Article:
This style of modeling domain aggregates (entities and value objects) results in methods that modify state, but only after checking if the change is allowed and makes sense, given the rules dictated by actual domain knowledge. In terms of code, these methods may make some simple assertions about the arguments passed to it: the number of things, the range of a number, the format of a string. When anything is wrong about a provided argument, the domain object simply throws an exception. If everything is okay, the changes will be accepted by modifying any attribute involved.

So exceptions in your (object-oriented) domain model are not merely meant to signal an exceptional situation. They can be used to prevent invalid or unsupported usage of an object. By offering well-named methods (with sensible parameters) for changing the object's state, and by being very precise about throwing exceptions when invalid use is imminent, you make your domain objects usable in only one way: the way that makes sense. This is the exact opposite of how your domain objects end up looking if you generate getters and setters for every attribute.

Using exceptions for validation

You might say that, given that the object protects itself from ending up in an in valid state, it basically validates itself. However, it won't be good for our application's usability if we'd use these domain-level exceptions as messages to the user. The thing is:

  • Exceptions get thrown ad hoc, whenever something threatens the consistency of the domain object. You can only catch one of these exceptions and turn it into an error message for the user. If the user tries to fix the issue by making a change, sending the form again, and they manage to get past this exception, there may be another exception just around the corner. This will be very frustrating for the user, as it will feel like trial-and-error.
public function processDelivery(int $quantity, string $batchNumber): void {
    if ($quantity <= 0) {
        /*
         * If the user triggers this exception, they have to resubmit,
         * which may trigger another exception further down the line...
         */
        throw new InvalidArgument(
            'Quantity should be more than 0.'
        );
    }

    if (empty($batchNumber) {
        throw new InvalidArgument(
            'This delivery requires a batch number.'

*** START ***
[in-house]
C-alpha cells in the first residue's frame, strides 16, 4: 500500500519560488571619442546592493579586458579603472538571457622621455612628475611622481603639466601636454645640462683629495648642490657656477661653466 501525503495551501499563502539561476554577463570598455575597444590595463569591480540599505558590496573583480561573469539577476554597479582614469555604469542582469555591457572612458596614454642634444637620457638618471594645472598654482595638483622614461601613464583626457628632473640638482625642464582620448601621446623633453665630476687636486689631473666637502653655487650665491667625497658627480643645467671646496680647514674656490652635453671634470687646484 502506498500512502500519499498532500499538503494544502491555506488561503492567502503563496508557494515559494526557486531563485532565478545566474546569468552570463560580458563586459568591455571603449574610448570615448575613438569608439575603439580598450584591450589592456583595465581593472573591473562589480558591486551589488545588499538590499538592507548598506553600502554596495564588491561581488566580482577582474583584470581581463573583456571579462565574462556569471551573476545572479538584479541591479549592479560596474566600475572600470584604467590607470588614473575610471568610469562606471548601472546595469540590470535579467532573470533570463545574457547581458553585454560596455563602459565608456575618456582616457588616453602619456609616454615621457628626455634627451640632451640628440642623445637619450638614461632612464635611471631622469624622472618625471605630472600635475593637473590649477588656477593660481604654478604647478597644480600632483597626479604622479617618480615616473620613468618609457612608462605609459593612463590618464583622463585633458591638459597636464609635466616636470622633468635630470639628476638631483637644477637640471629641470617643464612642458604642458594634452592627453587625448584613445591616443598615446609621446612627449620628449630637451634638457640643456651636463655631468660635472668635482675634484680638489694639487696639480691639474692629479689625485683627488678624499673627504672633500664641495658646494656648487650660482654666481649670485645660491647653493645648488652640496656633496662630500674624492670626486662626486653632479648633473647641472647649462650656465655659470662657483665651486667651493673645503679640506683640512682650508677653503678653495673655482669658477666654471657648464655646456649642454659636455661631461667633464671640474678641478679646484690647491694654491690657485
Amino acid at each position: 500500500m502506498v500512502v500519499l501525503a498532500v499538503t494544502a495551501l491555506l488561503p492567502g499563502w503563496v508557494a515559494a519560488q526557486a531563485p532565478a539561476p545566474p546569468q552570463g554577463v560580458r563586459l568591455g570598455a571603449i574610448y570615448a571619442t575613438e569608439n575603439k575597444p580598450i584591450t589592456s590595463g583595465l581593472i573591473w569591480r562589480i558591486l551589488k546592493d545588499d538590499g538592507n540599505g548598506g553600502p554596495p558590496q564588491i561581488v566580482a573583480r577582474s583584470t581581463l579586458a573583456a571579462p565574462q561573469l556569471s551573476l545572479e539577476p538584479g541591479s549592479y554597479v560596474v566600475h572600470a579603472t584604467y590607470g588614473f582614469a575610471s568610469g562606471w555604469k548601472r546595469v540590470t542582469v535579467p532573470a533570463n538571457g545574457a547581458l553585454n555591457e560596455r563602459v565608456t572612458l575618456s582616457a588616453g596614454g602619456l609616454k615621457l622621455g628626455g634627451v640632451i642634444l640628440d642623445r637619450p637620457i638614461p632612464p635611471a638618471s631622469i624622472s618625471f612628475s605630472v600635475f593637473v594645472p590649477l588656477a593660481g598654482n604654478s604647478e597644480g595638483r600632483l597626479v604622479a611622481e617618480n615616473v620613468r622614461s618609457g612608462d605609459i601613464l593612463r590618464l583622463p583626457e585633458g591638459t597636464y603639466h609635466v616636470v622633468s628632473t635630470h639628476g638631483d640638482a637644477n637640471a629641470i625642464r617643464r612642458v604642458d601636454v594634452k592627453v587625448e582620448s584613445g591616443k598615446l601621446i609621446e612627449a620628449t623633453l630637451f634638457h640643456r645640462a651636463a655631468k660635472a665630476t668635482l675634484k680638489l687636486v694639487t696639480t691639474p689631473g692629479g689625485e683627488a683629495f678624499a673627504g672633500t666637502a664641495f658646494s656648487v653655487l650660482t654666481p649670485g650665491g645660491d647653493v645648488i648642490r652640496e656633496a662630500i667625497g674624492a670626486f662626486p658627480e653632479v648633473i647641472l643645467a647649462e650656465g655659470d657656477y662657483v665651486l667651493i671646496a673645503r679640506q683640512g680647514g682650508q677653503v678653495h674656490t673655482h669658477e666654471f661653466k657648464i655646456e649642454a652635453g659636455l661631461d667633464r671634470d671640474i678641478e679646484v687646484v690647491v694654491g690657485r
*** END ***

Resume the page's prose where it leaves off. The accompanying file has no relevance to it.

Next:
);
    }

    // ...
}

  • Domain exceptions aren't always about validating the data the user provides. They often signal that something is about to happen that can't logically happen, like a state change that isn't allowed or conceptually possible. E.g. once an order has been cancelled, it shouldn't be possible to change its delivery address, because that makes no sense:
public function changeDeliveryAddress(...): void {
    if ($this->wasCancelled) {
        throw new InvalidState('You cannot change ...');
    }

    // ...
}

  • Exception messages may contain more information than you'd like to share with the user.
  • Validation errors often require internationalization (i18n). They need localization in the sense that numbers should be formatted according to the user's locale. Of course, they often need translation too. Exceptions aren't naturally usable for translation, because they contain special values hard-coded into their messages.
throw new InvalidArgument(
    'Product 21 has a stock level of 100, but this delivery has a quantity of 200.'
);

Translation needs a template message which will be translated, after which the variables it contains will be replaced by their real values.

So exceptions thrown to protect domain invariants are not validation messages all by themselves. They are there to prevent bad things from happening to your domain objects. They are not useful if what you want is talk back to the user. If you're looking for a dialogue with the user about what they're trying to achieve, you should be having it in a layer of the application that's closer to the user.